The 100 Best Movies You've Never Seen
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complicated when Fronsac becomes involved with Sylvia (Monica Bellucci), a beautiful prostitute with some dangerous habits. When the king's lieutenant falsely claims to have killed the murderous Beast of Gevaudan, Fronsac arranges one last hunt using Mani's shaman techniques to track the murderous monster. Director Christophe Cans packs every moment of Brotherhood of the Wolf with either bone-crunching action (imagine if John Woo had 30 directed Dangerous Liaisons], crazy audio/visual effects,
that I love — my guilty pleasures — which led directly to the writing of this book. There were only two criteria for the movies included in this book — they had to be underrated and they had to be personal favorites of mine. These aren't really obscure movies — most are available on DVD or video, although you might need a police dog to find some of them — they are just films you might have missed the first time around. If she hadn't written that letter, I wouldn't have written this book. So it is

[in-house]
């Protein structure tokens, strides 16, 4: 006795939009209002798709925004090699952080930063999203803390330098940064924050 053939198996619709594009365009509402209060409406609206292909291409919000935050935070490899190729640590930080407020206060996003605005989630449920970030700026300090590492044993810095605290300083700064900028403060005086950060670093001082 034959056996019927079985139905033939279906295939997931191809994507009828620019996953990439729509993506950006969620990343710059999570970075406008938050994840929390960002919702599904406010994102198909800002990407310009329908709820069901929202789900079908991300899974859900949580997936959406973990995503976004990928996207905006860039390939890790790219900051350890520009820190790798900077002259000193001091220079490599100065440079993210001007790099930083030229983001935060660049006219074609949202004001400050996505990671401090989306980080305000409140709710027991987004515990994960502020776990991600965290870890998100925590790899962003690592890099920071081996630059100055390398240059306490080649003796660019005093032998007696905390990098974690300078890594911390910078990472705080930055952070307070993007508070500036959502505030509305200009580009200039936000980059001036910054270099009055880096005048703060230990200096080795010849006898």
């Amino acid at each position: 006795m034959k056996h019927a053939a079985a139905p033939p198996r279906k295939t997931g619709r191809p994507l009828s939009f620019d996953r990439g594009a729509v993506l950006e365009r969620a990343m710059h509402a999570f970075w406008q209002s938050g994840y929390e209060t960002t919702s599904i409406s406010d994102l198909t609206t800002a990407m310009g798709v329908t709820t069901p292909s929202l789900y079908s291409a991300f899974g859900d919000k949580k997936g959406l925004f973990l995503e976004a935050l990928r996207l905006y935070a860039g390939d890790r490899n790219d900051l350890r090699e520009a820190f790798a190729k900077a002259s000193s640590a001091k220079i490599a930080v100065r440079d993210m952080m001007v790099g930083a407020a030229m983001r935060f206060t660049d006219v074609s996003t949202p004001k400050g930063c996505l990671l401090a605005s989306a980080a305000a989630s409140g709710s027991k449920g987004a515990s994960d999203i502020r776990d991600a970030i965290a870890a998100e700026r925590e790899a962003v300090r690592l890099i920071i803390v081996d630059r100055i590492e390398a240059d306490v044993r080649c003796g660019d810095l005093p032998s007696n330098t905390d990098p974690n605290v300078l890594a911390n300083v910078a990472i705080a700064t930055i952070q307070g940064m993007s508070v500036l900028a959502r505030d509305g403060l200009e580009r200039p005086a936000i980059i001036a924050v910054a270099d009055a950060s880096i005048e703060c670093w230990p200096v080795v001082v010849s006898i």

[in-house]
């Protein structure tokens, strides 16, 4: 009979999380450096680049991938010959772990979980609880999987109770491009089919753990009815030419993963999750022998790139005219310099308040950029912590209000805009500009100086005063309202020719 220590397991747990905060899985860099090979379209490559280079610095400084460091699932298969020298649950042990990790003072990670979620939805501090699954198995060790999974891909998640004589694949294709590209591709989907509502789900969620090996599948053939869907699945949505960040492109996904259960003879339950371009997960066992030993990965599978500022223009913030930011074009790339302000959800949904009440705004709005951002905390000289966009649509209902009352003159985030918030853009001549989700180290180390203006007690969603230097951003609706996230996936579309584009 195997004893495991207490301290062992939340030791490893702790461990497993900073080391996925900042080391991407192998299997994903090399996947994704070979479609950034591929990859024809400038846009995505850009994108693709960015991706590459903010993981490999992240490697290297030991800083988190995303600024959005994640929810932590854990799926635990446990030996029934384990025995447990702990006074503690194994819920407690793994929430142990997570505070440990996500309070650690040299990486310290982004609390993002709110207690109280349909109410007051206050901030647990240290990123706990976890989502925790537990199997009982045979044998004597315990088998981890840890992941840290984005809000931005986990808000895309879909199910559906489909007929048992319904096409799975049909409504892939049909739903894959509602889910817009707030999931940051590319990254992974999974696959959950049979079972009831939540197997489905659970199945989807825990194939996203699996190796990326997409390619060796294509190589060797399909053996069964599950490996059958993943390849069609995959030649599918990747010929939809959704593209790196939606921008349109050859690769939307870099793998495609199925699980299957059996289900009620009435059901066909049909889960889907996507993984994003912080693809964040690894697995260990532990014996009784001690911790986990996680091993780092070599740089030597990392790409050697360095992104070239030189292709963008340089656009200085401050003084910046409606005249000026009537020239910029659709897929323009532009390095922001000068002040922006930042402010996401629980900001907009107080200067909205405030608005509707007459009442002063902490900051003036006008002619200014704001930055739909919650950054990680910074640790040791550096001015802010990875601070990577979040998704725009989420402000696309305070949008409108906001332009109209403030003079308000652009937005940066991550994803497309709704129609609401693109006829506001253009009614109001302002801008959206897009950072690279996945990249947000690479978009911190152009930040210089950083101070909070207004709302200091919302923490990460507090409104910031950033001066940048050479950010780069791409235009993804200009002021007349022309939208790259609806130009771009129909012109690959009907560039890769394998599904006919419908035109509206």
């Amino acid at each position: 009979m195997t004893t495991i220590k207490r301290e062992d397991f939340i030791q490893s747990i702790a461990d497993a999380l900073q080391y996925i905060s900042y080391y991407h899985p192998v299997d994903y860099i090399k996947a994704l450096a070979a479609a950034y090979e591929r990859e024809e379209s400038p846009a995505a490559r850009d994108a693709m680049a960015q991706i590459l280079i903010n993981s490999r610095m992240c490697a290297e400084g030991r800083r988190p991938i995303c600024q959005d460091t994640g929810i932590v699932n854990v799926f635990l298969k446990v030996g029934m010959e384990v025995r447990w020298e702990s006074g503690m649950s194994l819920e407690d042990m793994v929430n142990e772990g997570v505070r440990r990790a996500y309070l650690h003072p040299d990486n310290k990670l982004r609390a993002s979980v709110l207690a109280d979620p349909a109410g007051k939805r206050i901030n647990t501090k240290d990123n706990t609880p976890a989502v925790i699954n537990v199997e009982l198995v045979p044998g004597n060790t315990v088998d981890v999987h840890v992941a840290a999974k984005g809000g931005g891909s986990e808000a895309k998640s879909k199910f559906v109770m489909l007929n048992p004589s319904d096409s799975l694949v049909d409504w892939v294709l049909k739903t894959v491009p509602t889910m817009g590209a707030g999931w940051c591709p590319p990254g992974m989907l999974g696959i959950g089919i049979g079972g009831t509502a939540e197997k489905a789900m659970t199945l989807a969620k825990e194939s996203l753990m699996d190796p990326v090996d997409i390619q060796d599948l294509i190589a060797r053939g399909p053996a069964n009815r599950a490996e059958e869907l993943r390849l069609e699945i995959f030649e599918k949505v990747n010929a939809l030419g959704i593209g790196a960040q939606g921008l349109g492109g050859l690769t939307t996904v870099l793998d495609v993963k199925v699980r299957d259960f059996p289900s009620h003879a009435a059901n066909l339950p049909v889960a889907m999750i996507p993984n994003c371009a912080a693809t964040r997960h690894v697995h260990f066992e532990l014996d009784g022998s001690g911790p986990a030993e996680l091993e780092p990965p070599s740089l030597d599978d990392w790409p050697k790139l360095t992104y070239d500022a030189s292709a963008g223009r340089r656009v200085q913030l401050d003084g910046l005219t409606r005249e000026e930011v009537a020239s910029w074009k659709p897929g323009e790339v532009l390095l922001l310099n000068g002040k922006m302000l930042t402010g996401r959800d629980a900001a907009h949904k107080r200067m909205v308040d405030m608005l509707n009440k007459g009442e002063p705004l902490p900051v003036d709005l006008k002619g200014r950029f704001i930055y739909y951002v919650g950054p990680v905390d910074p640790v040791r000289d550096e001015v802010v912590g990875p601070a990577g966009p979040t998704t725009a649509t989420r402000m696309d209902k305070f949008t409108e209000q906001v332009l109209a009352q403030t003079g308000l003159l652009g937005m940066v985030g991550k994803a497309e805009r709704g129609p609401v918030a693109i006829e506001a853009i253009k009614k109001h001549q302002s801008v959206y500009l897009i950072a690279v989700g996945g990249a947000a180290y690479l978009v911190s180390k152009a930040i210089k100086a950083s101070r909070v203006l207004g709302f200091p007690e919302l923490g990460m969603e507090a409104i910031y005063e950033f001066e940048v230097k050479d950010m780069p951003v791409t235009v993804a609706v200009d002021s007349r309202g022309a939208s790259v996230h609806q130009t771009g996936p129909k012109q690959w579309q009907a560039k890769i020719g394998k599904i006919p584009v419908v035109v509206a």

stoic, delivering lines like "Remember, no matter where you go, there you are," with a mock seriousness that borders on camp. It's a nice balance to John Lithgow as the insidious Dr. Emilio Lizardo/Lord John Whorfin, a performance so over-the-top that it borders on insanity. The movie is great fun to watch. A strong supporting cast includes Ellen Barkin as the maudlin Penny Priddy, Jeff Goldblum as Banzai's medical colleague with the unlikely name of New Jersey, and Christopher Lloyd as John
had just married Aristotle Onassis; Valerie Solanas tried to kill Andy Warhol; and Freddie Mays is the king of the London underground. Mays is reverentially known as the "Butcher of Mayfair," a nickname he picked up after killing a corrupt policeman. He is feared and respected by all, especially the young Gangster (Paul Bettany). Gangster desperately wants in on the action and will do anything to earn his way into the mob's inner circle. His ruthlessness impresses Mays, who makes Gangster his
Ed Stone were old friends struggling to make it in the film business. After reading the Robert Rodriguez's how-to memoir on the making of El Mariachi called Rebel Without a Crew, the duo were inspired to make a film on a shoestring budget. They set out to write a film that they could shoot in their backyard using just a few friends as actors. As the script took shape both men realized they were writing something a little more ambitious than a patio epic that they could shoot over a long weekend.